Home to History: Nehrus move into Anand Bhawan


As an undergrad, I would often pass by Anand Bhawan, I knew its history as the abode of the Nehrus and also of history of modern India itself. I often passed by 9, Elgin Road too. It was to take decades to the fierce left wing student activist not that impressed with Nehrus to know the role that bungalow played.

Having his practice already well established, Motilal Nehru was now looking for a far better future for the family. Or was it a longing for the glorious past he had only heard of? The past of the family who came from a small village in Baramulla and made it big, getting to work with the Mughal Emperors, lost it all in 1857 then rebuilt it in the part in Khetri state and then lost it again. Look at it whichever way, Motilal was not going to be content in the crowded Mirgunj inside old Allahabad. His dreams were way bigger. Deep within, he saw himself as an emperor of all he could survey.

Then he made the first move, literally and moved out of his rented accommodation, 77 Mirgunj to Civil Lines to 9, Elgin Road in the Civil Lines where the new aristocracy of the Raj lived. Apart from being a rather courageous move, it was both an exit and an entry. An exit from the decaying old India for an entry into the new that was possible. It was, as I noted earlier, sort of a self exile, a self inflicted ex communication, from the rotting traditions, the orthodoxies that had reduced a great cultural past, as Swami Vivekanand once noted, into the kitchen. Mirgunj and Elgin Road are separated merely by a kilometer or so, but they were centuries apart then with hardly any shared heritage.

The new house, it seems, despite being an entry point into the new life, was also just a transit station. Getting more successful by the day, Motilal made a bigger move, literally, and bought a house at 1, Church Road. (Ouch! First marrying a girl from Lahore and then buying house at the Church Road- some do seem to have a point at Nehrus’ secularism!). Jokes apart, the new house was to be the epicentre of Indian Politics for decades to come.

Anand Bhawan, as he would name it, has a very interesting history of its own right from how it got the name. Legend has it that, Motilal asked Syed Akbar Hussain, the real name of the great Urdu poet Akbar Allahabadi, for suggestions on the name of his new house. Akbar Sahab did not even think and asked him to name it Anand Bhawan- the abode of happiness. It was a literal translation of Allahbadi’s own house- Ishrat Manzil. Nehrus and their love for diversity and Hindu Muslim unity!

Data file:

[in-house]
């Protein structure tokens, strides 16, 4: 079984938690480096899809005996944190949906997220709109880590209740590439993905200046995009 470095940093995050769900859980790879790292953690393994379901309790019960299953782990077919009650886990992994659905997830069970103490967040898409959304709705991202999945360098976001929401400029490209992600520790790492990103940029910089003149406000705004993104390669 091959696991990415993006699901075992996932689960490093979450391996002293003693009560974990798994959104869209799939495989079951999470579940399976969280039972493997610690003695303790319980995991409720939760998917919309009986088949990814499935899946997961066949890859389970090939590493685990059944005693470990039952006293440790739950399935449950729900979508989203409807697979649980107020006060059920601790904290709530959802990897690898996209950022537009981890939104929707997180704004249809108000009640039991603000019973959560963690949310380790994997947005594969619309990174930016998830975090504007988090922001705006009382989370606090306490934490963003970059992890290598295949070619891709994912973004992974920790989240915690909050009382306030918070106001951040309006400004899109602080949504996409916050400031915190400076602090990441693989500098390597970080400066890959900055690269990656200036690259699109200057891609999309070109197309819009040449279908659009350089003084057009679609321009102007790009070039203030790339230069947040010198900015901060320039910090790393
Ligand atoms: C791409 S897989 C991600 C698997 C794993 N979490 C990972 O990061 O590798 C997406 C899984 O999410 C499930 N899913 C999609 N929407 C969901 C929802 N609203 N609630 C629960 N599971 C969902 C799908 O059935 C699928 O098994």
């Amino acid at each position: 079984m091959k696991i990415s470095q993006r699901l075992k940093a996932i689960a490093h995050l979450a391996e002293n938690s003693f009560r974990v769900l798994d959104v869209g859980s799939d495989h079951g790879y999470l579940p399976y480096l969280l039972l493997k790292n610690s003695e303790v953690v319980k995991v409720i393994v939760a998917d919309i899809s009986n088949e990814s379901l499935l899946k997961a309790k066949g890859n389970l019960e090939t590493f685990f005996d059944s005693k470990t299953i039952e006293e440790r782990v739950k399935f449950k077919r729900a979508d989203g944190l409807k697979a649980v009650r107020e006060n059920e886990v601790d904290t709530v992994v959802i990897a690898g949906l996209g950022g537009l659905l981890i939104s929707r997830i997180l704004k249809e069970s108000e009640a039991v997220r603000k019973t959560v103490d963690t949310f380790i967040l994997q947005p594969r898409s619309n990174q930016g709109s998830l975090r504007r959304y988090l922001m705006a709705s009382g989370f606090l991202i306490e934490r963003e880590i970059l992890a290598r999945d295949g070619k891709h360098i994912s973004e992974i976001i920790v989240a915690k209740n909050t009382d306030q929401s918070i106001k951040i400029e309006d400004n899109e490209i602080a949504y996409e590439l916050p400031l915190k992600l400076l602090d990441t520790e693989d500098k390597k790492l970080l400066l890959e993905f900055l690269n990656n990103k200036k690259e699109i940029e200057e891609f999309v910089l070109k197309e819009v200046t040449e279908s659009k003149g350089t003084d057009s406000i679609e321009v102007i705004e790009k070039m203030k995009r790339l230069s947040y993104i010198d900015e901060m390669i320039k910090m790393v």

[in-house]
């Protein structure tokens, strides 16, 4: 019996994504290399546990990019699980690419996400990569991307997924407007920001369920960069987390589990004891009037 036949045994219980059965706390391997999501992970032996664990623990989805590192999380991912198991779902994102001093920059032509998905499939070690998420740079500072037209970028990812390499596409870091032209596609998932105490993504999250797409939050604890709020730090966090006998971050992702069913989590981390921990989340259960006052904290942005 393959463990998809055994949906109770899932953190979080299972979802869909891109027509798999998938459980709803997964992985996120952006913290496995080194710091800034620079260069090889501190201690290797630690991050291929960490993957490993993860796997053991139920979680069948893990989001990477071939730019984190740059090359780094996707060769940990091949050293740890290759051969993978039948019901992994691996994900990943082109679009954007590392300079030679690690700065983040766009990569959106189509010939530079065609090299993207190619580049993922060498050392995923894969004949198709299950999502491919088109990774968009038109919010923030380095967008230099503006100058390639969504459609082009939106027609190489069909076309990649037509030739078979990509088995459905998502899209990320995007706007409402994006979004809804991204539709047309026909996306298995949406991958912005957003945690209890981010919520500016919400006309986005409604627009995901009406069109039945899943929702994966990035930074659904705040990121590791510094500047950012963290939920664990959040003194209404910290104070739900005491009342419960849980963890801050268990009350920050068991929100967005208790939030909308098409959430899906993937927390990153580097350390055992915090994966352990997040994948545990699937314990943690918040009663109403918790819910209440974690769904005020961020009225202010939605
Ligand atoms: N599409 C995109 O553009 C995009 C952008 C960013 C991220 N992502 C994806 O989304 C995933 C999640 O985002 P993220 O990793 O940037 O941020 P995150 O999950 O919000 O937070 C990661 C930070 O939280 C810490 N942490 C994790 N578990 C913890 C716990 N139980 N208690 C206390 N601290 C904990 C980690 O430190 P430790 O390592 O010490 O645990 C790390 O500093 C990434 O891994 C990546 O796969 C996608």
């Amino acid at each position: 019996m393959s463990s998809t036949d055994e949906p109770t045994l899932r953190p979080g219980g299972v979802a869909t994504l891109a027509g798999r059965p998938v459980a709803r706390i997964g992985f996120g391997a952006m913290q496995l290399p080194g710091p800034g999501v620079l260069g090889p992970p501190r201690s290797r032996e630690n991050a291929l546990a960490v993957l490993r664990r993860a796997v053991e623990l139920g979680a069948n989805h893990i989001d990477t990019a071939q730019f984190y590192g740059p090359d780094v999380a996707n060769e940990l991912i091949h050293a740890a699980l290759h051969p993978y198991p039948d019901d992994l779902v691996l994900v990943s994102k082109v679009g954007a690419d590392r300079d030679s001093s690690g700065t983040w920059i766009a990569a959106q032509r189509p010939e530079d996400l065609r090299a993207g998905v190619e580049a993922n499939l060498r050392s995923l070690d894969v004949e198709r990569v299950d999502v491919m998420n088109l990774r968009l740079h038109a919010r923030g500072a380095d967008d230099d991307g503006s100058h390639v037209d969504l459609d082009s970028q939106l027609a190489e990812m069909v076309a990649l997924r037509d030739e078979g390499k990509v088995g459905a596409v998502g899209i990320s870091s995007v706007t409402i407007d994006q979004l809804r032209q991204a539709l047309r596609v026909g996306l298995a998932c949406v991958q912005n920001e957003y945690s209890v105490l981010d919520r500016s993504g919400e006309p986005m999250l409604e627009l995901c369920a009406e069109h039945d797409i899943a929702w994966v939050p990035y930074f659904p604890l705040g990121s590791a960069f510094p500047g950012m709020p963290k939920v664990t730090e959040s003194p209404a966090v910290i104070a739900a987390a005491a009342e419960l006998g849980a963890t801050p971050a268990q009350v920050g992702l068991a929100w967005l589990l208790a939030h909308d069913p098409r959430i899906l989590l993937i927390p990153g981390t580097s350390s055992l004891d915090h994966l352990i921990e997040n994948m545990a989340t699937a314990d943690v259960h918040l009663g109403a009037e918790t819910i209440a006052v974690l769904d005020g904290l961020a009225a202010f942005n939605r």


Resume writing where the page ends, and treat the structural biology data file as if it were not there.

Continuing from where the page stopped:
In an ironic twist of history, there are claims, including by Indira Gandhi, the house once belonged to Sir Syed Ahmed Khan. The plaque on the house- also repeats the claim with even more interesting tale-

"Swaraj Bhawan originally belonged to Sir Syed Ahmad Khan, the 19th century Muslim leader and educationist. At the house-warming party, Sir William Moor hoped that this large palatial home in Civil Lines of Allahabad would become the cement holding together the British Empire in India. Paradoxically, the house was bought by Motilal Nehru in 1900, and went on to become a cradle to the Indian Freedom Struggle which was to destroy British rule in India."

However, when historian David Lelyveld, intrigued by the claim tried to dig deep he could not find any reliable source of this information being true though, he like others found out that Sir Syed Ahmed Khan’s son Syed Mehmood, a justice of the Allahabad High Court did indeed own and live in this house briefly and later sold it to one Raja Jaikishen Das. It was his son, Kunwar Permanand, from who had sold the building to Motilal Nehru.

So Anand Bhawan (now Swaraj Bhawan) did indeed have a history from even before Nehrus moved in even if the Syed Ahmed Khan tale is a mere legend! Greatness passes on buildings too, perhaps!

This post is part of #BlogchatterA2Z

This post is also part of the global Blogging from A to Z 2021


Post a Comment